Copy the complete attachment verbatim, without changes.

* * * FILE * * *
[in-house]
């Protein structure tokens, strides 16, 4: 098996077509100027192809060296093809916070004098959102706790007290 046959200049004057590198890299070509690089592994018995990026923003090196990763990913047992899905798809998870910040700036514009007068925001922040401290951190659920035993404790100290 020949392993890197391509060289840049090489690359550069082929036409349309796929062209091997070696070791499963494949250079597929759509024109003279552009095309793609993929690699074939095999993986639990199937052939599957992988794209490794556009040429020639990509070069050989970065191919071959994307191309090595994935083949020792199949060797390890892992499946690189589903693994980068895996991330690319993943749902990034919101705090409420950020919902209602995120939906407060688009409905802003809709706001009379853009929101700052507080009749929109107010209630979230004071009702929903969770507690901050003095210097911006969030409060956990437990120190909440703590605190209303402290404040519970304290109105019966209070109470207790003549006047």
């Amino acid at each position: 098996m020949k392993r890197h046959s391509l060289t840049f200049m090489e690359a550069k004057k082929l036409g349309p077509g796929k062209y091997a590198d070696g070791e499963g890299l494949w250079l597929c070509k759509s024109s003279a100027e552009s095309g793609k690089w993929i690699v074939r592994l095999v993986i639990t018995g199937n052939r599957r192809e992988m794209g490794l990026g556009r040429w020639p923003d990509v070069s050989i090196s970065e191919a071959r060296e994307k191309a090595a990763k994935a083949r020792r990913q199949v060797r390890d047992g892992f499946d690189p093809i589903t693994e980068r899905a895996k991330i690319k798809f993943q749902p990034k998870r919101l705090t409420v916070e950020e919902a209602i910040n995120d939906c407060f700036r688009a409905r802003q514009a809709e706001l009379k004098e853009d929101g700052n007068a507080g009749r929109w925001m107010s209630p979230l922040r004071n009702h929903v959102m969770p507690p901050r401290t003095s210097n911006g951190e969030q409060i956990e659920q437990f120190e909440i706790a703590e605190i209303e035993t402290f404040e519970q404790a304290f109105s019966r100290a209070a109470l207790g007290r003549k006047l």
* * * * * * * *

[in-house]
């Protein structure tokens, strides 16, 4: 098996077509100027192809060296093809916070004098959102706790007290 046959200049004057590198890299070509690089592994018995990026923003090196990763990913047992899905798809998870910040700036514009007068925001922040401290951190659920035993404790100290 020949392993890197391509060289840049090489690359550069082929036409349309796929062209091997070696070791499963494949250079597929759509024109003279552009095309793609993929690699074939095999993986639990199937052939599957992988794209490794556009040429020639990509070069050989970065191919071959994307191309090595994935083949020792199949060797390890892992499946690189589903693994980068895996991330690319993943749902990034919101705090409420950020919902209602995120939906407060688009409905802003809709706001009379853009929101700052507080009749929109107010209630979230004071009702929903969770507690901050003095210097911006969030409060956990437990120190909440703590605190209303402290404040519970304290109105019966209070109470207790003549006047």
């Amino acid at each position: 098996m020949k392993r890197h046959s391509l060289t840049f200049m090489e690359a550069k004057k082929l036409g349309p077509g796929k062209y091997a590198d070696g070791e499963g890299l494949w250079l597929c070509k759509s024109s003279a100027e552009s095309g793609k690089w993929i690699v074939r592994l095999v993986i639990t018995g199937n052939r599957r192809e992988m794209g490794l990026g556009r040429w020639p923003d990509v070069s050989i090196s970065e191919a071959r060296e994307k191309a090595a990763k994935a083949r020792r990913q199949v060797r390890d047992g892992f499946d690189p093809i589903t693994e980068r899905a895996k991330i690319k798809f993943q749902p990034k998870r919101l705090t409420v916070e950020e919902a209602i910040n995120d939906c407060f700036r688009a409905r802003q514009a809709e706001l009379k004098e853009d929101g700052n007068a507080g009749r929109w925001m107010s209630p979230l922040r004071n009702h929903v959102m969770p507690p901050r401290t003095s210097n911006g951190e969030q409060i956990e659920q437990f120190e909440i706790a703590e605190i209303e035993t402290f404040e519970q404790a304290f109105s019966r100290a209070a109470l207790g007290r003549k006047l």